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A 17 year old female is a girl, not a woman

Posted by plosmedicine on 30 Mar 2009 at 23:38 GMT

Author: David Glass
Position: Vice President/Scientist
Institution: Regeneron Pharmaceuticals
Submitted Date: December 09, 2004
Published Date: December 10, 2004
This comment was originally posted as a “Reader Response” on the publication date indicated above. All Reader Responses are now available as comments.

I could not get past the title of the article by Lynn and Lightman, "Fever, Headache, and Visual Blurring in a 17-Year-Old Woman," since my understanding of the word "woman" was that it refers to an adult. A quick consultation of the dictionary ( confirmed that impression; "woman" is defined as an "adult" female - and an"adult"  is defined as someone who has reached "maturity or legal age". There's a second, more biological definition of "adult": "A fully grown, mature organism." That is a more difficult definition to pin to a particular age group; some females may reach sexual maturity and full growth in their mid-teens; few would call them "women."

The reason it is important for a medical journal to maintain the distinction between women and girls is that the two classes are treated differently. Feminists twenty and thirty years ago made a point of criticizing the term "girl" when applied to mature women since the term infantilized adults, and created a semantic environment which helped justify men treating women as inferiors. Conversely, applying the term "woman" to a child inappropriately puts the child on a par with adults, and makes them "fair game" to adult men (or women). That's a problem.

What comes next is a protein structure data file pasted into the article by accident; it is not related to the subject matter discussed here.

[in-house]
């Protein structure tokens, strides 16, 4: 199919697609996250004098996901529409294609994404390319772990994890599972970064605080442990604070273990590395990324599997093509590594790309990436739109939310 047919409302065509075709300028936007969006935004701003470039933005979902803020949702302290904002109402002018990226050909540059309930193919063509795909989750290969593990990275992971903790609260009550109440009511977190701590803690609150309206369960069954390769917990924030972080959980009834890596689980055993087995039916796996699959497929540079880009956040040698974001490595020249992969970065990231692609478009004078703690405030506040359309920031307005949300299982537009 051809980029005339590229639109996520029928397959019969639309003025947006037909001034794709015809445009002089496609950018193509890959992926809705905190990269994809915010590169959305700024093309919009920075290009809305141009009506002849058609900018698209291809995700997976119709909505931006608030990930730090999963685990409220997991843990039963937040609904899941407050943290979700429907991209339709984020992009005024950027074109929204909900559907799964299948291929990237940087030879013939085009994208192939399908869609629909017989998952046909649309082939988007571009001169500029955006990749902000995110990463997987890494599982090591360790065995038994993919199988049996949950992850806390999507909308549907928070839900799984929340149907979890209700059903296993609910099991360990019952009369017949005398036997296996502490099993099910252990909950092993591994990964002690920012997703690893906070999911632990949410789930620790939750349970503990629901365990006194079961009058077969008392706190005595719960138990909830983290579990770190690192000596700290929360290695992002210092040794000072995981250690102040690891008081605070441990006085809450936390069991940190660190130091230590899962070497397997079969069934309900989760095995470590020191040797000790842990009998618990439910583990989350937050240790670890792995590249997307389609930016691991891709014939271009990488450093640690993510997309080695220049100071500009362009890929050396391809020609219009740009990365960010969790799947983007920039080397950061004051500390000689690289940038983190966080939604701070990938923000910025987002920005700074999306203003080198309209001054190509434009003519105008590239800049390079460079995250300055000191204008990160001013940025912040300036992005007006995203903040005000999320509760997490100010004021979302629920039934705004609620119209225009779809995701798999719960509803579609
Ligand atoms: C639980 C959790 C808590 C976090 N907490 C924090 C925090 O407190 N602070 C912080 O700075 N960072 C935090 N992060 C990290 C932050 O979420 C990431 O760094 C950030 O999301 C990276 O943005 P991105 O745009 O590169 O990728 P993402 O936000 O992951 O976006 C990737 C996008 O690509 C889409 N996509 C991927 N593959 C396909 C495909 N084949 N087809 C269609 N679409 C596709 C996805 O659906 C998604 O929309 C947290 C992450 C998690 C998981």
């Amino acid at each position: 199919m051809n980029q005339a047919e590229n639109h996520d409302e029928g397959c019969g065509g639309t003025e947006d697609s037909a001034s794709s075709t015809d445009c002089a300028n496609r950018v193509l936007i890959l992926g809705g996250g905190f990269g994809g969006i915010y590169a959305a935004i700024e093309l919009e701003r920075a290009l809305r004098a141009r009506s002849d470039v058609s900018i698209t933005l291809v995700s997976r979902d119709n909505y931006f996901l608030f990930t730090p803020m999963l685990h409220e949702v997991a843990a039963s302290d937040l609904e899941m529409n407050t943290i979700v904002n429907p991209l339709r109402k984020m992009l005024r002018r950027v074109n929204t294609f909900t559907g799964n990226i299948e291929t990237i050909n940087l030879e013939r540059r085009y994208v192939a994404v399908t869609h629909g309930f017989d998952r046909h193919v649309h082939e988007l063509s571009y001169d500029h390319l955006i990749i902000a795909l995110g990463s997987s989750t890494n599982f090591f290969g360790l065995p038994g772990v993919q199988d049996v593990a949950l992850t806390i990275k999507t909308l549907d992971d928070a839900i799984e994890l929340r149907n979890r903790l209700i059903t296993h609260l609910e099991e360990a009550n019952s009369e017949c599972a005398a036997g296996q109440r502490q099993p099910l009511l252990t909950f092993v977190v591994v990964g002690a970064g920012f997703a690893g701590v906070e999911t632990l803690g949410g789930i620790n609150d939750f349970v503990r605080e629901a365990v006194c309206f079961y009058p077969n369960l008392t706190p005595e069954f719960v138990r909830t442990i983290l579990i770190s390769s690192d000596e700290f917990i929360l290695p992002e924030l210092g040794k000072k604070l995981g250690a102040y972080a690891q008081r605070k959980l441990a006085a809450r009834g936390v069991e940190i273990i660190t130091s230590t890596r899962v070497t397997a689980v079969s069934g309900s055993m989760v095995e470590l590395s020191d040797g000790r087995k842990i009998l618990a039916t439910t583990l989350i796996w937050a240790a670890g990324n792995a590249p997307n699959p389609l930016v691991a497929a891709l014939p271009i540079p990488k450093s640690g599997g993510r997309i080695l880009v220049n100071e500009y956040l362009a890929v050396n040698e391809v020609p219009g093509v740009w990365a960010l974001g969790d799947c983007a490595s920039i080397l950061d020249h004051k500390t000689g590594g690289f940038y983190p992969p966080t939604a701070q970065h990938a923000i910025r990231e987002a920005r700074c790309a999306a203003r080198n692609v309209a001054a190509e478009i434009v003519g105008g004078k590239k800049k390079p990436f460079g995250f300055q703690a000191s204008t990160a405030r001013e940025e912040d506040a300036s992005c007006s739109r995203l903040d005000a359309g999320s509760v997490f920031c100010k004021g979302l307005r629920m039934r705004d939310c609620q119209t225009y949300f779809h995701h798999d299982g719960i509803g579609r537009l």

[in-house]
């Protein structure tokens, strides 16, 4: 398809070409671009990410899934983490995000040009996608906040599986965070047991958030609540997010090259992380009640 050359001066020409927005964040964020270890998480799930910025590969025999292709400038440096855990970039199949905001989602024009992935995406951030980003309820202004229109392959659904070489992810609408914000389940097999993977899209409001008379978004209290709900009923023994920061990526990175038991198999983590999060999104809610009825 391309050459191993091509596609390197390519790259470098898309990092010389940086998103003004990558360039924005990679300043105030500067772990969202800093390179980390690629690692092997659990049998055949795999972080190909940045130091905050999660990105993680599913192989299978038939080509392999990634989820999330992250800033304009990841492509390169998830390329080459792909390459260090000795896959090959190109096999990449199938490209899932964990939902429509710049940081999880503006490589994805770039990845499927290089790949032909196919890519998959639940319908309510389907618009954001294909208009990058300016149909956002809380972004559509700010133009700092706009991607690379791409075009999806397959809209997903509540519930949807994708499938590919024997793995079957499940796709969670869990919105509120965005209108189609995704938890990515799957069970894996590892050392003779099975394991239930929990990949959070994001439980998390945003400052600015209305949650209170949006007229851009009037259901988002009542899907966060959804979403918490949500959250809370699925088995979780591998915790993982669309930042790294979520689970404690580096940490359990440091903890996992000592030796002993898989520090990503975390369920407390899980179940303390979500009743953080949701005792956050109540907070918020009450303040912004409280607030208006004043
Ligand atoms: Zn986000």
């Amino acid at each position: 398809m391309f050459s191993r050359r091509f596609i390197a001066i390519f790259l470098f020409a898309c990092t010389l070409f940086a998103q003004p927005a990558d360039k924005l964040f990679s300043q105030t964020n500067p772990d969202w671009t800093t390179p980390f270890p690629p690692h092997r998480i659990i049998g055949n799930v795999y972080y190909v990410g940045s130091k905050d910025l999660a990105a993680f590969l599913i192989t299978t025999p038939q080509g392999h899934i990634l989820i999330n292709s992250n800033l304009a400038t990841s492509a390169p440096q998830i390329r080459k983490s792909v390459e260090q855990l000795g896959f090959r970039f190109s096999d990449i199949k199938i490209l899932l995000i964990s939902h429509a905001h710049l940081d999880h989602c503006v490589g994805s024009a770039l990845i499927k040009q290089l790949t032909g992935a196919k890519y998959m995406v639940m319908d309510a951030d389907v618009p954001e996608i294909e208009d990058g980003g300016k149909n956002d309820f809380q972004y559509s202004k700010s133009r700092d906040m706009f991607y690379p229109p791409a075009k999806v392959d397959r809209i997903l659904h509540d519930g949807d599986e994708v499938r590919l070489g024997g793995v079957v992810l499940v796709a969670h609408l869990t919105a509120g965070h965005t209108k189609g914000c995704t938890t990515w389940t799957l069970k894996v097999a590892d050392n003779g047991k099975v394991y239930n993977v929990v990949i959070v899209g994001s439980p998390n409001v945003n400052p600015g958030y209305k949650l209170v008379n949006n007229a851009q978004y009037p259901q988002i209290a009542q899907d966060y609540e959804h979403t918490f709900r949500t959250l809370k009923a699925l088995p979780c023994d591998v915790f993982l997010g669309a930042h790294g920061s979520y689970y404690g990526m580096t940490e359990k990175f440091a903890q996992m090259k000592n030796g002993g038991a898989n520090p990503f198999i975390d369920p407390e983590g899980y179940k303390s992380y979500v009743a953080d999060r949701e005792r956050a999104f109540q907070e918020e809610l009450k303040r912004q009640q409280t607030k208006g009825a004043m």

I suggest, given the history of the struggle to recognize adult females as "women", the more legalistic definition of the term should govern - females under the age of 18 should be referred to as "girls"; those of legal age should be "women". If it is too difficult to determine which label should be used, the status-neutral term "female," coupled with the individual's age, is always appropriate, perhaps even more appropriate than the less exact terms "woman" or "girl," in a medical context.

No competing interests declared.